The most toxic part of the pokeweed is the root system. The roots of the pokeweed are by far the most potentially lethal part of the pokeweed. Next in toxicity are the leaves and stems. At some point the pokeweed will fruit. The fully ripened fruit of the pokeweed are quite toxic.
When it reaches maturity, the pokeweed can grow to over ten feet in height. It goes from a green to a beautiful purple color. Its ripened berries are usually a shiny, eye-catching black. Attracted by their beauty, many a child has became ill or died from the ingestion of these berries. Because they have harmed so many children over the years, some have suggested eliminating the pokeweed altogether.

Despite all the negative press, the mature pokeweed is still employed by some in plant arrangements because of its beauty and the plant is also sometimes rendered down to produce ink.
Safely Picking Pokeweed

12420245_f1024The next step is physically harvesting the plant. I highly recommend wearing gloves when you touch the raw pokeweed to avoid any poisoning from skin contact, though many do not. Of even more importance is having a cutting tool and cutting the pokeweed above the root system, as the root system is the most toxic part of the plant. Again, a lot of people just pull it up roots and all and are fine, but being as these roots are the most deadly part of the plant, I wouldn’t recommend it.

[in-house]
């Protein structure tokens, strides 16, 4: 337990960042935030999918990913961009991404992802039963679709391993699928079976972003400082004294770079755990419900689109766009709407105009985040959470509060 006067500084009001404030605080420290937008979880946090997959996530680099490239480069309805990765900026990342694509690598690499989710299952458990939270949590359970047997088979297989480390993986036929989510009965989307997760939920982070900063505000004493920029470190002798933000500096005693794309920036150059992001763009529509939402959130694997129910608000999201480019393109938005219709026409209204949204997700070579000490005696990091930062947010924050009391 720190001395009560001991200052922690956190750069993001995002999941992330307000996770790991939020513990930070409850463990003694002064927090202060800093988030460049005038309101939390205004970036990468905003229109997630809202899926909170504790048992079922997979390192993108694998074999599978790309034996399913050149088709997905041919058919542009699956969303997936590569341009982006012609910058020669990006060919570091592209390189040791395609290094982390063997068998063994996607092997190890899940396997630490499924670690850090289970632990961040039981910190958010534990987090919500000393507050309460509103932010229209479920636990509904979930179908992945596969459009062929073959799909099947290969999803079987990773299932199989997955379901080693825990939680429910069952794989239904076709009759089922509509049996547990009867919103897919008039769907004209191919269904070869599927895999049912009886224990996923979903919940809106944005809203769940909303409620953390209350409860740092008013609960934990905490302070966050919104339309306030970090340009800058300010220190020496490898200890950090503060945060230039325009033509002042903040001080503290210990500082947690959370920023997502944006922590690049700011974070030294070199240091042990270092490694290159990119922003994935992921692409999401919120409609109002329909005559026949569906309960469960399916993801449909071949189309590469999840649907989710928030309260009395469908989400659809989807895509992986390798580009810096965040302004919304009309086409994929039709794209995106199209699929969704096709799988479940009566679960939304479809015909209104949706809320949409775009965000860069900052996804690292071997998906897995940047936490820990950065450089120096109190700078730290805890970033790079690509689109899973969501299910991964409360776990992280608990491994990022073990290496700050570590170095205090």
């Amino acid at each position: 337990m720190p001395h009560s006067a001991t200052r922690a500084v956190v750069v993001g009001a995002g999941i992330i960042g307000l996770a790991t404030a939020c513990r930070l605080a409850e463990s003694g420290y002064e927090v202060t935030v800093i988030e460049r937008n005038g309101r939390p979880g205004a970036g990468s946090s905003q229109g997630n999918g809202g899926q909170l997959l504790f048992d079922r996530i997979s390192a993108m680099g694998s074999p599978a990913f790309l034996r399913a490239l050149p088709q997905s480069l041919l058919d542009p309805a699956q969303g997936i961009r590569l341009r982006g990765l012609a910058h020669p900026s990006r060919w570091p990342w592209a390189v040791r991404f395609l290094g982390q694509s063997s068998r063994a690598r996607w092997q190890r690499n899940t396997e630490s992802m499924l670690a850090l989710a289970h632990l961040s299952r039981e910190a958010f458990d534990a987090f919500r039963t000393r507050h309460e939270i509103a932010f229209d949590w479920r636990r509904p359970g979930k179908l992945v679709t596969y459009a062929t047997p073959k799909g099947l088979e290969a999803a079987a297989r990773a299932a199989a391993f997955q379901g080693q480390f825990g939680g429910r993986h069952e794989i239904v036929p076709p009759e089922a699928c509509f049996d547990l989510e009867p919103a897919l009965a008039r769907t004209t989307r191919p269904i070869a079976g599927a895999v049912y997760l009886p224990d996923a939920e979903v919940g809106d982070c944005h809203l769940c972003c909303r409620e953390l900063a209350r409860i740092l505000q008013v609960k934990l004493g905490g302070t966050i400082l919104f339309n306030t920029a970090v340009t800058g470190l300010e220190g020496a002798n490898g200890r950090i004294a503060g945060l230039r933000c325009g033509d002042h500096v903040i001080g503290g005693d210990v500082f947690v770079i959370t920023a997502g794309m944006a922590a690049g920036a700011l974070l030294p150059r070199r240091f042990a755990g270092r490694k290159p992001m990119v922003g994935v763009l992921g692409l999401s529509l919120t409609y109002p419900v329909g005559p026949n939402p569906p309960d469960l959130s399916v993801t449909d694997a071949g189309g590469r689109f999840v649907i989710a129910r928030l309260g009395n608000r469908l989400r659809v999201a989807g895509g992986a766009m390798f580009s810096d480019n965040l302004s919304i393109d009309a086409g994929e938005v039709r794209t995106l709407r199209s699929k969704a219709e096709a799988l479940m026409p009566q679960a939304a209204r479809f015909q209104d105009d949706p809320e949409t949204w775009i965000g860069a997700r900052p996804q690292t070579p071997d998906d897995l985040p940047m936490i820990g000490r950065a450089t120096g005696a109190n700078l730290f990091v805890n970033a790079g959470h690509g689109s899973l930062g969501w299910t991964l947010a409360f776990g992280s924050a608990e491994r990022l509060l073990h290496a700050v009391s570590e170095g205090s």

Pick a whole lot of it. When you get the pokeweed home and it is ready to cook, you will remove the edible leaves from the pokeweed’s stem, and then the leaves will go through an extensive cooking process to lessen the plant’s toxicity. This will cause what once looked like a great deal of pokeweed to reduce in size immensely. For example, a paper grocery bag full of pokeweed will probably only yield about 2 large servings of poke sallet.

I would recommend that you cook the pokeweed the same day you harvest it, but if you can’t, educate everyone in the household that is mature enough to understand about the plant’s toxicity, and keep the pokeweeds out of reach of small children and pets.
Preparing Poke Sallet

12420250_f1024The following is a southern style of preparing poke sallet, so of course it involves frying. For those of you who prefer your food healthier, poke sallet does not have to be fried, but it is essential that it go through the multi-stage boiling and rinsing detoxification process first regardless of how you choose to incorporate it in your food.